However, word-sense association frequencies are often sparse and statistically unreliable. So use "statistical inheritance" to estimate frequencies from more general ones. For instance, to estimate the frequency of "on" as a preposition and "runway" as the subject of its prepositional phrase, look for statistics of "on" and any surface, or if the sample size is not enough, "on" and a physical object. When sufficiently reliable frequency statistics for a modified pair are found, divide by the ratio of the number of occurrences of the substitute word to the number of occurrence of "runway", since a more general concept should associate proportionately more with "on". Similarly, generalize "on" to the class of all physical-relationship prepositions, or generalize both "on" and "runway" simultaneously. Generalize even to the class of all prepositions and the class of all nouns (i.e. the parse-rule frequency) if necessary, but those statistics are less reliable; one should prefer the minimum generalization having statistically reliable data. Statistical inheritance is self-improving, because each confirmed interpretation provides more data.
This statistical approach to parsing addresses the two main linguistic challenges of captions, interpretation of nouns modifying other nouns ("nominal compounds") and interpretation of prepositional phrases. Both involve inference of case relationships. Figure 5 lists important cases for nominal compounds in the captions studied in (Rowe and Frew, 1998). Distinguishing these cases requires a good type hierarchy which Wordnet can supply, as well as providing synonym and part-whole information for word senses.
|lights type iv||object-type|
Figure 5: Important cases of nominal compounds for captions.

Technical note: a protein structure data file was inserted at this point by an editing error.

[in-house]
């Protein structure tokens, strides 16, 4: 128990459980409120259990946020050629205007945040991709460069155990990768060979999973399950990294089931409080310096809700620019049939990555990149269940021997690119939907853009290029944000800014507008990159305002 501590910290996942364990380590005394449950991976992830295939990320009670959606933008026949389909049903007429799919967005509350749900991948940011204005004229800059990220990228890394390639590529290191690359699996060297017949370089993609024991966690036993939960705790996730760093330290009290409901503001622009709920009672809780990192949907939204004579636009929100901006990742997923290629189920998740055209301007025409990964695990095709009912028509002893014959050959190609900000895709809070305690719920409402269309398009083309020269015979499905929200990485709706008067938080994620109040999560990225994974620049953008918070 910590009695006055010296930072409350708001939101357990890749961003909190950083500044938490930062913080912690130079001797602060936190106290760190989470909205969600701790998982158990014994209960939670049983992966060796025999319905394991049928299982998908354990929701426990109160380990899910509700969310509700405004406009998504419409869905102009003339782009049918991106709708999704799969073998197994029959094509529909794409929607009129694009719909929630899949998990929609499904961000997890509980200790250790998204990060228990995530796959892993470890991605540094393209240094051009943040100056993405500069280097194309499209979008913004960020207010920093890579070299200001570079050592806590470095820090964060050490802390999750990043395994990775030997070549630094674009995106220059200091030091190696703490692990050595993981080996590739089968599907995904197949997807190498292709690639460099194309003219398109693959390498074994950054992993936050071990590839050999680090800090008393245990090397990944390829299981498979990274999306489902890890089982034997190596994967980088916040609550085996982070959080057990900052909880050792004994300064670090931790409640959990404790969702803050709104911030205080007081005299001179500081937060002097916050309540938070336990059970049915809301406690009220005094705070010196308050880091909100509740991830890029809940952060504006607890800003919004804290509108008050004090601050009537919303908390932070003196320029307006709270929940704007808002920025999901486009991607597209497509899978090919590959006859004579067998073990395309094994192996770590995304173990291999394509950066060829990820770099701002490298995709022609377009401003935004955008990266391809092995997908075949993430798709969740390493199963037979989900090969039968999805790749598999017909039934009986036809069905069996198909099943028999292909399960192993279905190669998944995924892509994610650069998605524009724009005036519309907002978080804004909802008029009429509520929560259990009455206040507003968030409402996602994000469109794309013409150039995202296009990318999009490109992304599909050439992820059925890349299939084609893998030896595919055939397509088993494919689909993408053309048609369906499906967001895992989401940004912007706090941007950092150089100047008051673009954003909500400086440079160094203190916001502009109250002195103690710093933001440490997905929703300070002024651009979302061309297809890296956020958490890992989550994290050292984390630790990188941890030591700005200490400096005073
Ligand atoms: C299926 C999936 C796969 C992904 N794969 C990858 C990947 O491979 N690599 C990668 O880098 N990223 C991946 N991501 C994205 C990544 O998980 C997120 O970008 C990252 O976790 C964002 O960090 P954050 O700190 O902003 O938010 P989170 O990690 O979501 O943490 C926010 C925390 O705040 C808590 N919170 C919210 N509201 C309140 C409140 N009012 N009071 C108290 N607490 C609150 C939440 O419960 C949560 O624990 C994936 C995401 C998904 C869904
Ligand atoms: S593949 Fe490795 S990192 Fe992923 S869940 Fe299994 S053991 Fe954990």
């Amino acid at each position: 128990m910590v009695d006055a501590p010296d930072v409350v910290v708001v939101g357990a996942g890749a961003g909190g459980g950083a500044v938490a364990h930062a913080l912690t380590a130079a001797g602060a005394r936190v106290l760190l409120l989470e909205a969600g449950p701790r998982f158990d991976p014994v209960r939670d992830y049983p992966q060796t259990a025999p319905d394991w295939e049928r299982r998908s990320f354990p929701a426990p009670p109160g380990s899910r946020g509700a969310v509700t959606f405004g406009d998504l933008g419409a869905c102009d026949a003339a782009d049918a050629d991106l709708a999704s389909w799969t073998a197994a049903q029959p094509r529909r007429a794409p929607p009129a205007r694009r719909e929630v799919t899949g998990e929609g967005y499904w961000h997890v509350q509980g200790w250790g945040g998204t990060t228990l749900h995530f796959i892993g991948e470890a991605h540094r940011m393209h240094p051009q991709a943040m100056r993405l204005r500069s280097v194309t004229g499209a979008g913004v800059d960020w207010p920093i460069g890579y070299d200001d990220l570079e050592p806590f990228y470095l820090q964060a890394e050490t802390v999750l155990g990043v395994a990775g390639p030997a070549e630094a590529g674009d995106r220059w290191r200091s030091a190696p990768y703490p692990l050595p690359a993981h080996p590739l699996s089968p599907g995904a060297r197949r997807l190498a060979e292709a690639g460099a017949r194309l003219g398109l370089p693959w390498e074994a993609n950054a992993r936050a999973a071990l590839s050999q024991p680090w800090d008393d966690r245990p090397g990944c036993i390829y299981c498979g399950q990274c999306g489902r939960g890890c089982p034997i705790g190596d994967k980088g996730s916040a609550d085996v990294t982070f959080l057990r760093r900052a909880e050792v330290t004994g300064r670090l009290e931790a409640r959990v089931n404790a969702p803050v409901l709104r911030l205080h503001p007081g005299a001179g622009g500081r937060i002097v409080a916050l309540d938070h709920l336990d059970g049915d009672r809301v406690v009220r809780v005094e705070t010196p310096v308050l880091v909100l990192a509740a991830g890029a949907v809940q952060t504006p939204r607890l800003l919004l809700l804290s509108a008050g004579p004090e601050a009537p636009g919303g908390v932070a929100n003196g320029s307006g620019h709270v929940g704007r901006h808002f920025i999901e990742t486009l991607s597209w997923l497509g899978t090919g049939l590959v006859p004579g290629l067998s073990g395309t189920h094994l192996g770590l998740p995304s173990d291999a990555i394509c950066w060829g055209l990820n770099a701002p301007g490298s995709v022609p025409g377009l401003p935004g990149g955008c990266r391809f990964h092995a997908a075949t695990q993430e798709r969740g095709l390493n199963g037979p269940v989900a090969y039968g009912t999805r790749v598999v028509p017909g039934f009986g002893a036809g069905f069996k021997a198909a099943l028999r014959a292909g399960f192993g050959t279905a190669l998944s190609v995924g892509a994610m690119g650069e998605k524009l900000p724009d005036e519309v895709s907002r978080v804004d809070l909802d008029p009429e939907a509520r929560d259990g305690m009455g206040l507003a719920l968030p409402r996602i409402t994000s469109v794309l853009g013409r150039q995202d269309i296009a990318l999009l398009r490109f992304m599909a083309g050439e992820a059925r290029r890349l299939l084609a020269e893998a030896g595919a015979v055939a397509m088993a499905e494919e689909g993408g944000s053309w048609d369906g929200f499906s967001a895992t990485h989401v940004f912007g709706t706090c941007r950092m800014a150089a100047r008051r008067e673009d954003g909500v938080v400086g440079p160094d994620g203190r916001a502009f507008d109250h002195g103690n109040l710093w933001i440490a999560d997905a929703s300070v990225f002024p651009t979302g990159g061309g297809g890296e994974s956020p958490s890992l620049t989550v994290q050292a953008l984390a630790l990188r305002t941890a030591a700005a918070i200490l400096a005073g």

The result of parsing and semantic interpretation of a caption is a meaning representation. Since captions so rarely involve quantification, tenses, and hypothetical reasoning, their meaning is generally expressible with "conjunctive semantics", as a list of type and relationship facts. Each noun and verb maps to an instance of its word-sense type, and instances are related with relationship predicates. Figure 6 shows the semantic interpretations found by MARIE-3 for the inferred captions of Figure 1. Multiple captions found for the same image were treated as separate sentences. The "v" symbols are existentially quantified variables for type instances, and hyphenated numbers are sense numbers. Sense numbers 0-49 are for nouns (with nonzero sense numbers from Wordnet version 1.5); 50-99 are for adjectives (with the number minus 50 being the Wordnet sense number); and 100-149 are for verbs (with the number minus 100 being the Wordnet sense number). The "a_kind_of" expressions relate a variable to a type, so for instance "a_kind_of(v435,enlist-103)" says the caption refers to some v435 that is an instance of the verb "enlist" in Wordnet sense number 3. Other expressions give properties of variables, like "quantification(v435,singular)" meaning that the enlisting event was singular as opposed to plural, and two-variable expressions relate the variables, like "object(v435,v14)" meaning that the object of the enlisting was some v14, an instance of "Staff Sergeant".